In addition, plan to arrive into the virtual session early. This ensures you’ll be able to handle any log-in or technical problems that might be taking place before other participants have shown up.

Eyes and Speech

Any good attorney is well aware of the value of eye contact during many proceedings, and while a remote arbitration is certainly different from an in-person one, this theme remains. This might be an area that’s a bit difficult at first, as research has shown that some people become a bit fixated on their own image on the screen rather than looking into their camera – but hopefully the last year and change has prepared you for this. Do your best to always look at the camera when speaking; some will post a photo near their webcam they can look at to help here.

On top of this, just like any court proceeding, you should speak clearly and concisely. In fact, just in case of any audio issues or lag, you should be even more accurate and concise than you might normally be. Also, try to avoid speaking over other participants, as virtual audio may not pick up both of you and could require the court reporter to halt the proceedings and ask for a clarification.

Value of Repetition

If you’re like most attorneys who handle arbitrations regularly, this won’t be your first virtual session – nor your last. The phrase “practice makes perfect” exists for a very good reason, and it’s one you should take to heart if you know you’ll be participating in regular video arbitrations or other proceedings. Practice speaking into the webcam, for instance; many will record a video of themselves so they can watch it back later and take notes. You might even consider a mock deposition or day-before practice session.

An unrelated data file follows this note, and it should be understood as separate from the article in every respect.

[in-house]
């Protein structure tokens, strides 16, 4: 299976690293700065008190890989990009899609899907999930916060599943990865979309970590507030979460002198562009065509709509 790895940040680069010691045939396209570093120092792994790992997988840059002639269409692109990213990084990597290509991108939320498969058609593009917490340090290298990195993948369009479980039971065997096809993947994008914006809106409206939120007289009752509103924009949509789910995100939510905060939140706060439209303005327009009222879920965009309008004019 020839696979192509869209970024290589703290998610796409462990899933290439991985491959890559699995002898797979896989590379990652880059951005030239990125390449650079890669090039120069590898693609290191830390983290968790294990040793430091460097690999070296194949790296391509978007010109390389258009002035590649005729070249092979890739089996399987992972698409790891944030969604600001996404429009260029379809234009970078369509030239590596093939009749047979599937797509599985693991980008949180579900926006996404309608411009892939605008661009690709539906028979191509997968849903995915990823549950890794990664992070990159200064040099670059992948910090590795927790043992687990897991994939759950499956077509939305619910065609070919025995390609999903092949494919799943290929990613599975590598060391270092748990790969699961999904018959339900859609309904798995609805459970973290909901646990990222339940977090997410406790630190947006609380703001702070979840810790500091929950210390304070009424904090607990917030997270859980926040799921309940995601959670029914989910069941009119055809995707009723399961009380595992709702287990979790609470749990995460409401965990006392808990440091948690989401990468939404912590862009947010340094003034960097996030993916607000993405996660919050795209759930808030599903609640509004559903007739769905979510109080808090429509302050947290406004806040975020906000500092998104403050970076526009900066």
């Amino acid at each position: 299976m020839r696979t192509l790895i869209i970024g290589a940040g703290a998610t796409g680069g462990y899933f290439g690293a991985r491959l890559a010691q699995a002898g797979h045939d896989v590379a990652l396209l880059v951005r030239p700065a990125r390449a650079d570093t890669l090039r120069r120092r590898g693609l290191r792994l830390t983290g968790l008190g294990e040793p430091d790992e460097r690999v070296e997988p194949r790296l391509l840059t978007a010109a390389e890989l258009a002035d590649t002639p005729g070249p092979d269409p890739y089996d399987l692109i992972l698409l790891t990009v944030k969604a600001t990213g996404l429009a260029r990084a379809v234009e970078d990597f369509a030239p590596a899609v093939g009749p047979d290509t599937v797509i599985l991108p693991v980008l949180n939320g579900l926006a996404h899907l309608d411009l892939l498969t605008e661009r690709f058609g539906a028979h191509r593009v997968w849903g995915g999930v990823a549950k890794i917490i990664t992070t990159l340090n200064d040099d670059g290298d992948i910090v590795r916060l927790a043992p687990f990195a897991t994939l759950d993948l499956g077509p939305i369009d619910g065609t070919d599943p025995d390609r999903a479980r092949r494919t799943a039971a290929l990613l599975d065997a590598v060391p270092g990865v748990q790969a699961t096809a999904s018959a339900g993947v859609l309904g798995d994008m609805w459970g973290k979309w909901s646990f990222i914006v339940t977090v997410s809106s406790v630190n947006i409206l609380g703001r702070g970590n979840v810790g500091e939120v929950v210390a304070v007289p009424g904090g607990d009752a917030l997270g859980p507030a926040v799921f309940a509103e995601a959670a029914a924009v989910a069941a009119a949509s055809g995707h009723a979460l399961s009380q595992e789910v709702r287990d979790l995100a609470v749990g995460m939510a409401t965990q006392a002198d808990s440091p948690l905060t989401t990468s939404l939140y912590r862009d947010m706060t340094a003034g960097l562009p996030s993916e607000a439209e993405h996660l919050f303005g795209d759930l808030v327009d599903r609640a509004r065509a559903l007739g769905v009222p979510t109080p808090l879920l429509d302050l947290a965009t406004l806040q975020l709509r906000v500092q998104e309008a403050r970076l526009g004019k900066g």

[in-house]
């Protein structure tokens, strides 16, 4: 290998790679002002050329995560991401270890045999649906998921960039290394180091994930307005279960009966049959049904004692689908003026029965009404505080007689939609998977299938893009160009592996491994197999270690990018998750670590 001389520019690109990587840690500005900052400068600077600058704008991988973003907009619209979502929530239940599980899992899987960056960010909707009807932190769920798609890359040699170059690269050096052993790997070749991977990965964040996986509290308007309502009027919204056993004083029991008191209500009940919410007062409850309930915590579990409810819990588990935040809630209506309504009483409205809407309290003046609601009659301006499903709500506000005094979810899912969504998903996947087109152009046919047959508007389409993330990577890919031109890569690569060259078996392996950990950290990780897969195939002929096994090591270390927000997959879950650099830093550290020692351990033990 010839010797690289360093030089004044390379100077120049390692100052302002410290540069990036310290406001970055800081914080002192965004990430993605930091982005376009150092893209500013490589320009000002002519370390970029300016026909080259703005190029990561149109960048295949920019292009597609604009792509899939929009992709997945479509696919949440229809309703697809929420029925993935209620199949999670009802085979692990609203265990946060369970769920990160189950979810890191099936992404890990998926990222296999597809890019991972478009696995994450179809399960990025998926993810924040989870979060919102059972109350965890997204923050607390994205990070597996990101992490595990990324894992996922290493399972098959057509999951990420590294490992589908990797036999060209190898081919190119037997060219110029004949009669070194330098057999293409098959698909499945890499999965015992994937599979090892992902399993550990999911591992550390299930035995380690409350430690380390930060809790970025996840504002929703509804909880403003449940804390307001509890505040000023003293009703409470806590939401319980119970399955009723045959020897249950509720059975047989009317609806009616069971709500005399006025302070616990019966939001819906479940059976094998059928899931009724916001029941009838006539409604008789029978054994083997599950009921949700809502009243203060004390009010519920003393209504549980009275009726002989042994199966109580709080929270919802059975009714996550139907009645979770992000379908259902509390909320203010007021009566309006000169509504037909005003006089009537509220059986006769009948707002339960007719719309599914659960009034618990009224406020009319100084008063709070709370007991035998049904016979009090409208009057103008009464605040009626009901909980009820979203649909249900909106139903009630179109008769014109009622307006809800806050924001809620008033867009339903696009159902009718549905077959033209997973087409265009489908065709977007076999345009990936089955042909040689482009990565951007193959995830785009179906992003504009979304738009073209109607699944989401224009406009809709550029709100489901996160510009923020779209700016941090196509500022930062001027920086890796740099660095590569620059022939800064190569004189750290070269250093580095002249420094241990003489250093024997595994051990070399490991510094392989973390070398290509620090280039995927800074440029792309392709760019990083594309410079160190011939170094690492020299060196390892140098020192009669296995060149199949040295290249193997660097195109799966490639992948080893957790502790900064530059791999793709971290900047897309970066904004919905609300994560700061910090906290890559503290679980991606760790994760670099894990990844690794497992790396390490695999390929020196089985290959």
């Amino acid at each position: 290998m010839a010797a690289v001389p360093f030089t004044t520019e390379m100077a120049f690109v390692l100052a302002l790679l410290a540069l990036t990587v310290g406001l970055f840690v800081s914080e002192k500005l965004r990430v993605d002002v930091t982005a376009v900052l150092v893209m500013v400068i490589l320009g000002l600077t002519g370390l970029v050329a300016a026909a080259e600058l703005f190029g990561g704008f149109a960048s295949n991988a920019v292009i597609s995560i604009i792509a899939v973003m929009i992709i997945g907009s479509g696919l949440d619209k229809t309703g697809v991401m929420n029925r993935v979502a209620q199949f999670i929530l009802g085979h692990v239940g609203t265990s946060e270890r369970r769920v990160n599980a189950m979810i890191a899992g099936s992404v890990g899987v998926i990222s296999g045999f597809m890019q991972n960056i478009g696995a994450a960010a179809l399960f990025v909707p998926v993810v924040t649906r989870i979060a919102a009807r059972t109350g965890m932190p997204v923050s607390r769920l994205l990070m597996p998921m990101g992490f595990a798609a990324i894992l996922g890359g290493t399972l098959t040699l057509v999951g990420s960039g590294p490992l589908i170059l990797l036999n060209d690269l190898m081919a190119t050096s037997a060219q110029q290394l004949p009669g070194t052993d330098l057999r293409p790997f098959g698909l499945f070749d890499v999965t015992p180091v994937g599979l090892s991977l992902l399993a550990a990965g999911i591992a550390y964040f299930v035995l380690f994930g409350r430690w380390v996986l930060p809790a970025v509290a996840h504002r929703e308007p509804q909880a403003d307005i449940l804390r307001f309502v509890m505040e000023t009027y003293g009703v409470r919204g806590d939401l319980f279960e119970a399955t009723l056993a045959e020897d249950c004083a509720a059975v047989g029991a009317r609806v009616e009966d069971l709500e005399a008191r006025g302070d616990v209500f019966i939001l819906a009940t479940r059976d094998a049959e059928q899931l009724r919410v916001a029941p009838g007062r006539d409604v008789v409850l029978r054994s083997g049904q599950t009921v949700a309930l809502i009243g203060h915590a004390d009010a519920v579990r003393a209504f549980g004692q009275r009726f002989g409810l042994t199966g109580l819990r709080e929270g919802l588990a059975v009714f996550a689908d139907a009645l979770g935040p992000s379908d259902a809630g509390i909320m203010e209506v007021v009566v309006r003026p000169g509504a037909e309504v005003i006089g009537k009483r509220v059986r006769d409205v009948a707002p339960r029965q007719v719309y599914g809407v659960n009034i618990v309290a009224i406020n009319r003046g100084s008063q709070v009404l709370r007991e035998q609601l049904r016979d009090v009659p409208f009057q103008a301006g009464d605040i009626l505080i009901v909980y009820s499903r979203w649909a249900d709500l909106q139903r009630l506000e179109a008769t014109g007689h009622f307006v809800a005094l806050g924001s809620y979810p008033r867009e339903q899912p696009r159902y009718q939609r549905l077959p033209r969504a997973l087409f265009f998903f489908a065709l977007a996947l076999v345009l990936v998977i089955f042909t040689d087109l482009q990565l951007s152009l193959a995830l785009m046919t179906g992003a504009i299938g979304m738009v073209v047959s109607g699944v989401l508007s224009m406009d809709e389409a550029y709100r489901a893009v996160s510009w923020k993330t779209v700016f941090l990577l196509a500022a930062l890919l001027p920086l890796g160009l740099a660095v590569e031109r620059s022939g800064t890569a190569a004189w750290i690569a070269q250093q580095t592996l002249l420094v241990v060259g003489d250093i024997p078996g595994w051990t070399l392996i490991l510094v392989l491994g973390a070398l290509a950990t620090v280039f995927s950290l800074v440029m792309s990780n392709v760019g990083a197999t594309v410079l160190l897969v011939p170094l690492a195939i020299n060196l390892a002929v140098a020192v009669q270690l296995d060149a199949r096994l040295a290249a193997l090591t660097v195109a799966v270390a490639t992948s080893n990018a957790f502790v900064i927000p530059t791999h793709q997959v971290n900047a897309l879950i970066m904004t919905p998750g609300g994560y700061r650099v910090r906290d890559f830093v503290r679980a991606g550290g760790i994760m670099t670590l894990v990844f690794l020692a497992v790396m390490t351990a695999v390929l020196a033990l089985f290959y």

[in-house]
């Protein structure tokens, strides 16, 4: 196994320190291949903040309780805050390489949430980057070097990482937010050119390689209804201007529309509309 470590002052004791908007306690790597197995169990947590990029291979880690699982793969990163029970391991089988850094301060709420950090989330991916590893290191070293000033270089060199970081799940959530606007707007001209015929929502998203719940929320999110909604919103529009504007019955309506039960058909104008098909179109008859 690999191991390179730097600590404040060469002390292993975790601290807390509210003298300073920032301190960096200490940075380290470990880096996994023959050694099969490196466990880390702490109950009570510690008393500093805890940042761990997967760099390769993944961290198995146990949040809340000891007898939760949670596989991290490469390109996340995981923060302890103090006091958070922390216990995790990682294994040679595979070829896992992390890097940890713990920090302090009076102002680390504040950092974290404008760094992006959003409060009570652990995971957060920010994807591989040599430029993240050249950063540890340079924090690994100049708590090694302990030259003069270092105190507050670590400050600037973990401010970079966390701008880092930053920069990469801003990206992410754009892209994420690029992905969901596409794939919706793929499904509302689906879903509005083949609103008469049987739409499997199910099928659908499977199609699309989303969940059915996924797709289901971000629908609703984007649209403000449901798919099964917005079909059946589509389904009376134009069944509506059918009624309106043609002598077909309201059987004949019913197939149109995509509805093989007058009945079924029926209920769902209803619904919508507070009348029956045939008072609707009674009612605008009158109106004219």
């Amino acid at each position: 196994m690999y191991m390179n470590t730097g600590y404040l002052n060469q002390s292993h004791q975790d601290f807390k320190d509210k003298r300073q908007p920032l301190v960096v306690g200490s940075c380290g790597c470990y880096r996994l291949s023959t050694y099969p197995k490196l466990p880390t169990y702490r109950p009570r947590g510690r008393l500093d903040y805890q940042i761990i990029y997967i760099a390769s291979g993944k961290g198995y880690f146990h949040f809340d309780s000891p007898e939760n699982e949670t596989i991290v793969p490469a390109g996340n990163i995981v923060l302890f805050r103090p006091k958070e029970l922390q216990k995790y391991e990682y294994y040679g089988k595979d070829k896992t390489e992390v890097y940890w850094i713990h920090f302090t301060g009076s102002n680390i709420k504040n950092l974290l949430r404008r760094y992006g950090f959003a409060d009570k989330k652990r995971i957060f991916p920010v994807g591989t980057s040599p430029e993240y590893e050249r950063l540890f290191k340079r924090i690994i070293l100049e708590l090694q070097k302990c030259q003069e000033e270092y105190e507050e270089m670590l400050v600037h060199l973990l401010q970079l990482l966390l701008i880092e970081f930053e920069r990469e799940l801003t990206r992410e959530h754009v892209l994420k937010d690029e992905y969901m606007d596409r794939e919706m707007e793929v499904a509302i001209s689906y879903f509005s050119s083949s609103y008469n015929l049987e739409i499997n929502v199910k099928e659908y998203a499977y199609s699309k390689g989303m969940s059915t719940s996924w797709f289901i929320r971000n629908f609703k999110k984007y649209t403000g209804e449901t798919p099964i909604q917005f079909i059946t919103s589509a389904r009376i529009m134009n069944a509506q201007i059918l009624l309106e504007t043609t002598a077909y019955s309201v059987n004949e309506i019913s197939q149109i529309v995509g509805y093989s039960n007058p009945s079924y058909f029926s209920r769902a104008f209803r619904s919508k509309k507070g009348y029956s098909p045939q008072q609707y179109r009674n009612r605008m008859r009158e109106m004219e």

For more on how to properly prepare for and execute a video arbitration, or to learn about any of our court reporter or video deposition services, speak to the staff at Phoenix Deposition Services today.

cost-benefit video deposition

A Cost-Benefit Analysis of Video Deposition Services

Like any other great attorney, you look for every conceivable angle or asset when assisting a client with a new case. Modern technology has significantly improved many parts of the litigation process and the tools attorneys can offer their clients, and one great example here is the presence and popularity of video depositions, video conferencing and other court reporting services that have become incredibly common in recent years.

At Phoenix Deposition Services, we’re proud to offer numerous court reporting and deposition services, from video depositions to legal transcription services and much more. We also know that for many clients you may be serving, costs are the first question that come up when you recommend services like these – and we’re here to help, with everything from a general rundown of our costs to a standard cost-benefit analysis we help numerous attorneys and their clients go through to determine whether our services are ideal given the circumstances. Here’s a primer on why video depositions are so valuable to many clients, plus some information on some of the cost-benefit concerns certain clients raise and how you can respond to these with the right data.

Major Advantages of Video Depositions

Over recent years, and particularly the past 12 months or so, areas like video conferencing and related technology have become second nature to many more people than in previous generations. A far greater percentage of the population knows how to use and manage basic video call services today than even 10 years ago, and at the same time, the costs of entry and operation for these services are far, far lower.